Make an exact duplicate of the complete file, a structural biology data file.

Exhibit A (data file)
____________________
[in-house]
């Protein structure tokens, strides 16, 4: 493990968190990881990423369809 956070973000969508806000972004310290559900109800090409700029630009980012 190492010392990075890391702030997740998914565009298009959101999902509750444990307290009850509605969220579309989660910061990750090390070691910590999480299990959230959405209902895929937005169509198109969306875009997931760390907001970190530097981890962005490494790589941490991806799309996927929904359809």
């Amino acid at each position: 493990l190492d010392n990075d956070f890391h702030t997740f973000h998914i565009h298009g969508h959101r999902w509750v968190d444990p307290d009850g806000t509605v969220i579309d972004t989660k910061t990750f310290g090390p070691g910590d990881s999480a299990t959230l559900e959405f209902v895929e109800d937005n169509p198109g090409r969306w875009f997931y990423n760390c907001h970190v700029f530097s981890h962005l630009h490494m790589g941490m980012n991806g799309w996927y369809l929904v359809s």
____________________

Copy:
[in-house]
């Protein structure tokens, strides 16, 4: 493990968190990881990423369809 956070973000969508806000972004310290559900109800090409700029630009980012 190492010392990075890391702030997740998914565009298009959101999902509750444990307290009850509605969220579309989660910061990750090390070691910590999480299990959230959405209902895929937005169509198109969306875009997931760390907001970190530097981890962005490494790589941490991806799309996927929904359809």
């Amino acid at each position: 493990l190492d010392n990075d956070f890391h702030t997740f973000h998914i565009h298009g969508h959101r999902w509750v968190d444990p307290d009850g806000t509605v969220i579309d972004t989660k910061t990750f310290g090390p070691g910590d990881s999480a299990t959230l559900e959405f209902v895929e109800d937005n169509p198109g090409r969306w875009f997931y990423n760390c907001h970190v700029f530097s981890h962005l630009h490494m790589g941490m980012n991806g799309w996927y369809l929904v359809s």